As Syria marks its tenth year of conflict, 13.4 million people – 75% of the country’s population – are in need of urgent humanitarian assistance, a 20% increase from 2020. The cost of the basic food basket has increased by 250% in the last year and is beyond the reach of many families.
Action Against Hunger, one of the few international organizations that has been able to work inside Syria since the beginning of the conflict, calls for action to break the vicious cycle of mass hunger caused by continued violence. While emergency assistance is still desperately needed, it is not sufficient to meet the recovery needs of the population. We urge investment in lasting solutions to rebuild water, agriculture, and employment systems beyond immediate aid distributions.
After 10 years of conflict and hunger, here are the key facts:
- 13.4 million people are in need of humanitarian aid. That's twice as many as in 2011.
- 9.3 million people are food insecure, meaning there is no available food or no sustained access to healthy food. 2.2 million more people are at imminent risk of becoming food insecure.
- The cost of a basic food basket, which includes commodities such as rice, bread, wheat, lentils, sugar and vegetable oil, has increased by 250%.
- 6.1 million people are internally displaced and five million refugees have fled the country. More than 90% of refugees are in the neighboring countries of Turkey, Lebanon, Jordan, and Iraq.
"Many people have reduced the number of meals they eat to two a day, buy food on credit or have sold their livestock and belongings to raise money to feed themselves. It's a massive phenomenon in the country, especially in Idlib and Aleppo in the northwest, which shows the close links between war and hunger," explains Nasr Muflahi, Country Director of Action Against Hunger in Syria.
With the country’s currency, the Syrian pound, plummeting in value and inflation soaring, the population - exhausted after a decade of conflict - is developing extreme coping mechanisms. "We are seeing many children dropping out of school to work and a dangerous increase in child marriage," Muflahi adds.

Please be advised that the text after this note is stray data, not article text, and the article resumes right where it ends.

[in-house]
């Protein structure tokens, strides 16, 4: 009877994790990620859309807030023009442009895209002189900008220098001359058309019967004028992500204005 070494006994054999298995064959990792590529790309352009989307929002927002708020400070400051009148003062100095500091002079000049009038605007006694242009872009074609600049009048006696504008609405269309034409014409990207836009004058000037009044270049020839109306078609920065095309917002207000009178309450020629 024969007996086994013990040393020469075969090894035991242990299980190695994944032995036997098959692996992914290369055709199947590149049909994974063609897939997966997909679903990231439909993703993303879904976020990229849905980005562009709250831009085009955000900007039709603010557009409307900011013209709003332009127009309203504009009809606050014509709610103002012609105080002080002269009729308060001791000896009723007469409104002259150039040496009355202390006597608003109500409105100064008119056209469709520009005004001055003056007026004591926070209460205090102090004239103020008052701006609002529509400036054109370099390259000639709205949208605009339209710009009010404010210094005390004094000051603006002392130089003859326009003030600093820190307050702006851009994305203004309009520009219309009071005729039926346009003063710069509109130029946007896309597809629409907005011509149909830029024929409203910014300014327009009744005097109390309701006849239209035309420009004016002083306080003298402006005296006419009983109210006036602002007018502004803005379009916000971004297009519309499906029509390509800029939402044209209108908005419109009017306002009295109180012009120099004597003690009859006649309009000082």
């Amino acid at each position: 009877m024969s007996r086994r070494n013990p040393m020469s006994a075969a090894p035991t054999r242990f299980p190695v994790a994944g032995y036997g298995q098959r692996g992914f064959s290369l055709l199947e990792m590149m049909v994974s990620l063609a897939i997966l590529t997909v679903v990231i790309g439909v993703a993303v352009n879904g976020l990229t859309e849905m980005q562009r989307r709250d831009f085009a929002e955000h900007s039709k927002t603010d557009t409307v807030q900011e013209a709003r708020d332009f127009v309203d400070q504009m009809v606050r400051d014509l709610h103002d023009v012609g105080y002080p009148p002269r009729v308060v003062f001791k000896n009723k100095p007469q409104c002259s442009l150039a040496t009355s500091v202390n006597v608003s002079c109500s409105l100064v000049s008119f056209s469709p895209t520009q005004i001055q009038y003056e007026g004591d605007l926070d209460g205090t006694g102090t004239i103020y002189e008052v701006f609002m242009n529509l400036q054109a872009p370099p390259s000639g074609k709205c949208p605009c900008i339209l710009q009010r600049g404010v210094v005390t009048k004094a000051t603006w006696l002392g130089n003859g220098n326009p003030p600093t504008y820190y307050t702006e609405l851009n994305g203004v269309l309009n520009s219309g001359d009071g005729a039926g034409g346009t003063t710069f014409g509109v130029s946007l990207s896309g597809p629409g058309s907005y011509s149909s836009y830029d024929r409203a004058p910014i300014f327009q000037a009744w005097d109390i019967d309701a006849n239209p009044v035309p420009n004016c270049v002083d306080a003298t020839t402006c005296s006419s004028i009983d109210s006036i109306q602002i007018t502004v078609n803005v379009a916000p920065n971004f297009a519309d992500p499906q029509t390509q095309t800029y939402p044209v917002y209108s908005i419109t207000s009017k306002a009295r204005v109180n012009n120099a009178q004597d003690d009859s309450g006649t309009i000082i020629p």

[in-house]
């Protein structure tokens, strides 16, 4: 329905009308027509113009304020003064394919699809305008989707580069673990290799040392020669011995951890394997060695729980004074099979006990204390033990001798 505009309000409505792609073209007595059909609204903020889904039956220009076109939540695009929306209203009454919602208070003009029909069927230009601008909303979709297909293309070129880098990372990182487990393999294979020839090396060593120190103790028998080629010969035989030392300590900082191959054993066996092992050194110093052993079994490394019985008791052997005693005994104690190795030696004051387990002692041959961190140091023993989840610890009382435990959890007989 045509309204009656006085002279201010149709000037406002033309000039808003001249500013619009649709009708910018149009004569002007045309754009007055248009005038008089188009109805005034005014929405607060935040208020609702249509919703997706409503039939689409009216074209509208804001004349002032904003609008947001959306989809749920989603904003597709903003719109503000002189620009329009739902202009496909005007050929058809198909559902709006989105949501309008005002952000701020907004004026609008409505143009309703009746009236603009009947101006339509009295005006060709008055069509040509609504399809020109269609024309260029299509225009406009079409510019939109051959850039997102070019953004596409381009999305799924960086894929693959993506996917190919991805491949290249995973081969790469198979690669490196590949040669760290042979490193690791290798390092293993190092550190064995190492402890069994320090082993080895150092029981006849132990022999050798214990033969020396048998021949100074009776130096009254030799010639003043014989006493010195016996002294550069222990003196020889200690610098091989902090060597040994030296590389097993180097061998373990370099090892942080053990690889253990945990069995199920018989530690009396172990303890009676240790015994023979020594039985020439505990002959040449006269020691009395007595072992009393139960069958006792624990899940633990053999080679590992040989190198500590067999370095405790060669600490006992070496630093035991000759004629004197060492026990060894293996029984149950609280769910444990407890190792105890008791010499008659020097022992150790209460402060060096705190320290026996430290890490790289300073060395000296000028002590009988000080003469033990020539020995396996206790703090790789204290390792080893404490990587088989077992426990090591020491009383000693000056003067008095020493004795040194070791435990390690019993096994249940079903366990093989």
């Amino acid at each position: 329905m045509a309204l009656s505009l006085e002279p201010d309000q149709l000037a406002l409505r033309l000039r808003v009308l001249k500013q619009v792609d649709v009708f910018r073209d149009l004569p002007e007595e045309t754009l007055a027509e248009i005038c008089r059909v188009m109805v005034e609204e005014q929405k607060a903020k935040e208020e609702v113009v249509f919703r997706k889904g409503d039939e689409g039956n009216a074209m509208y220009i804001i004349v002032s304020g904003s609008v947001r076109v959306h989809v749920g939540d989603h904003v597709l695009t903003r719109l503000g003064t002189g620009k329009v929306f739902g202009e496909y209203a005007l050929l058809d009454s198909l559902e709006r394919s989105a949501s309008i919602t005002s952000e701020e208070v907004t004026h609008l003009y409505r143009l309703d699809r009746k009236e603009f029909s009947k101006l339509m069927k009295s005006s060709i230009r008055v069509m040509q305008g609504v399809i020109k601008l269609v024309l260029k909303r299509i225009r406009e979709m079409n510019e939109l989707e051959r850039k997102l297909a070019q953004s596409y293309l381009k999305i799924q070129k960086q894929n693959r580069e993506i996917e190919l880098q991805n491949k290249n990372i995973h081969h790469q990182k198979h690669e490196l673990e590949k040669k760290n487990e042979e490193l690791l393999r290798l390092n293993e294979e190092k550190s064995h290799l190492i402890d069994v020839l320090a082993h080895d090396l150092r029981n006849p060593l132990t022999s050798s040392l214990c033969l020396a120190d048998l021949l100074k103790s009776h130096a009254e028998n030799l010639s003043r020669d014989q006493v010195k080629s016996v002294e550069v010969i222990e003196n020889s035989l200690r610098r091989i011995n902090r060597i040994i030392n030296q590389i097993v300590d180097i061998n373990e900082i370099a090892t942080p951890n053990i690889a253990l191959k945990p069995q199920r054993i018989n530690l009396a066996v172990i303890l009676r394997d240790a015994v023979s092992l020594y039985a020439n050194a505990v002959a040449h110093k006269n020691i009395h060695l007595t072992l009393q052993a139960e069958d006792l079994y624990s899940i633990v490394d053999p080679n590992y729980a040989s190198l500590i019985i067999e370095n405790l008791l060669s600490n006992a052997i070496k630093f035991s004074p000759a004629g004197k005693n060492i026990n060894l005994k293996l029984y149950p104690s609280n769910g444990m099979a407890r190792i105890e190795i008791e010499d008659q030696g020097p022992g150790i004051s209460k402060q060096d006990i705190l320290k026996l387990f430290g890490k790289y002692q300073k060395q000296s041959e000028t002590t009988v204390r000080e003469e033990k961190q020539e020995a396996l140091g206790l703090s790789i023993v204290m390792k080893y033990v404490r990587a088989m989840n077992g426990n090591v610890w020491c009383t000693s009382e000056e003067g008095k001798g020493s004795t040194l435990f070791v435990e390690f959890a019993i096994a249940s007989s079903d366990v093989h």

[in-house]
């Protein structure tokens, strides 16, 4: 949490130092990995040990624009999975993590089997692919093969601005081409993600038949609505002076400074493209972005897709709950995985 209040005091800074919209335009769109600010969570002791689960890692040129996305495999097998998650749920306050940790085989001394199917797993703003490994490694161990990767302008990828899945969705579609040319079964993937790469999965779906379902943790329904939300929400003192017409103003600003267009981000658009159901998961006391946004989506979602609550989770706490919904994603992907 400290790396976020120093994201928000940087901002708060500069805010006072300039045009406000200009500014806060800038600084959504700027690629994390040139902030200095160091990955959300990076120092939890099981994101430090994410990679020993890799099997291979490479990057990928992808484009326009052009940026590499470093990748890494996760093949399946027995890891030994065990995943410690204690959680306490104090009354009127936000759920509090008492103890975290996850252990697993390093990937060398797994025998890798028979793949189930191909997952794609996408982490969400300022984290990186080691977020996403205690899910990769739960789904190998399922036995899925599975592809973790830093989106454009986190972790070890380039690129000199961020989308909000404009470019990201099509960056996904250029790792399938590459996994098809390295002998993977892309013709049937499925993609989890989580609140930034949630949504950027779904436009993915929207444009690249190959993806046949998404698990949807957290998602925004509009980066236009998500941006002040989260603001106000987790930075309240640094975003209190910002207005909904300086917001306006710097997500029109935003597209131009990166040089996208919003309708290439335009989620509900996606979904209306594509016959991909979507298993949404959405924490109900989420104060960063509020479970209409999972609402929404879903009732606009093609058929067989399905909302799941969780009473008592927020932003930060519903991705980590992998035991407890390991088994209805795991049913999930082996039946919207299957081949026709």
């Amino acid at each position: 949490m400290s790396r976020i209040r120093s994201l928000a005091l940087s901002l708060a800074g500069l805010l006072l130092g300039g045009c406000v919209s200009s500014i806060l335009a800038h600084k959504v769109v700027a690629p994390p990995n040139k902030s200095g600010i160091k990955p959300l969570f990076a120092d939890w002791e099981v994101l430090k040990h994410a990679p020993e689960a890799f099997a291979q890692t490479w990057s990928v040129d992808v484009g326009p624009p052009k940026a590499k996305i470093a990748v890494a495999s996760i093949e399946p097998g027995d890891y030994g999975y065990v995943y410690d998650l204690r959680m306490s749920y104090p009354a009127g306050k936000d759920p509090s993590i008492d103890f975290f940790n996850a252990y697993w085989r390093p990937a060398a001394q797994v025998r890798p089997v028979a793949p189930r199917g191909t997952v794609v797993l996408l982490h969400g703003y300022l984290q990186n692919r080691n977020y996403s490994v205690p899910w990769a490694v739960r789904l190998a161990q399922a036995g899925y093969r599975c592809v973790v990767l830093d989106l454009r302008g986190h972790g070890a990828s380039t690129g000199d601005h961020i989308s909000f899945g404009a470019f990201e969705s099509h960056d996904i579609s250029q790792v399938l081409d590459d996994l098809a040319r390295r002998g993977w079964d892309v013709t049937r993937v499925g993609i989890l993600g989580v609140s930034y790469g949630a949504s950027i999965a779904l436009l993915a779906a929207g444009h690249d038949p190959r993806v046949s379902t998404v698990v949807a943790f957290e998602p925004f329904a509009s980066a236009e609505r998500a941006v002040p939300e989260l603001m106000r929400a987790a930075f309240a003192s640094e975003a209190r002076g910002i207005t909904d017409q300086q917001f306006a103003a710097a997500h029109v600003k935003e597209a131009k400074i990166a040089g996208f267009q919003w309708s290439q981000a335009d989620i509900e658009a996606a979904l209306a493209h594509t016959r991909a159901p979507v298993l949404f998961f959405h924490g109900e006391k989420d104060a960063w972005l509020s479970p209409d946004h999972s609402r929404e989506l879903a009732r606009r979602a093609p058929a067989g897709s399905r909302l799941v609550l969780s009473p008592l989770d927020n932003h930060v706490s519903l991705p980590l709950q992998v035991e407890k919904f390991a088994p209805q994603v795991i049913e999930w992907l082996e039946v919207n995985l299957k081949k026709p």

Access to food is cited by the population as the number one need at the moment, closely followed by employment, livelihoods, and shelter. The fuel shortage crisis further exacerbates the humanitarian crisis: "the running costs of agricultural machinery are becoming unaffordable for many farmers and laborers are having to reduce working hours to line up for hours at gas stations.”
Syrian women will be decisive in the country's future
"An end to the Syria crisis will only be possible with the full and active inclusion and participation of millions of the country’s women,” says Eiman Zarrug, a member of our team in Syria. “They have suffered through conflict and hunger, but remain resilient and determined, despite enduring ten years of war and countless risks to their safety.”
“Syria’s women have lost loved ones and livelihoods, time and time again, yet do not give up,” continues Zarrug. “They become the breadwinners, find ways to work, earn an income, and ensure they take care of their families at the same time. An end to this crisis is only possible if women are at the heart of peace processes.”
Syrian women are also more likely to suffer from hunger and malnutrition than their male counterparts. Anemia among women and malnutrition among pregnant women are among the issues of greatest concern to Action Against Hunger.
"More than half a million pregnant women do not have access to adequate health services, and anemia that results from lack of micronutrients will have a major impact on their babies' health at birth. Many of these consequences will be irreversible, limiting their children’s ability to learn and grow," explains Chiara Saccardi, Head of Action Against Hunger for the Middle East Region . "In addition to child marriage, women have suffered from increased domestic violence and sexual harassment, which multiply exponentially in conflicts.”
Syrians want to look ahead
The needs in the country today are radically different from those of a decade ago. Now, even as we continue to deliver emergency aid to meet immediate needs, Action Against Hunger is deploying and funding recovery programs to restore water networks, schools, and hospitals and to focus on solutions to improve food production.
"Water trucking and food aid rations can no longer be the solutions. It is neither sustainable nor dignified for people after ten years. It is time to address the rehabilitation of a country exhausted after a decade of war, facilitating the safe return - and I emphasize the word safe - of nearly five million refugees in neighboring countries and more than six million people displaced internally," says Hélène Michou, Action Against Hunger’s Advocacy Coordinator in Syria. Action Against Hunger is also urgently advocating for an immediate waiver of the international sanctions on humanitarian aid, which would facilitate the transfer of funds from abroad to banks in the country.
Action Against Hunger in Syria
Action Against Hunger has been working in Syria before the conflict started since 2008 with a team of 140 humanitarians. Our assistance reaches 2.3 million people in 14 governorates and since the beginning of the conflict, we have been instrumental in ensuring that the most vulnerable people have access to safe drinking water. We have also supported livelihoods, deployed food aid, provided shelter, and supported mental health.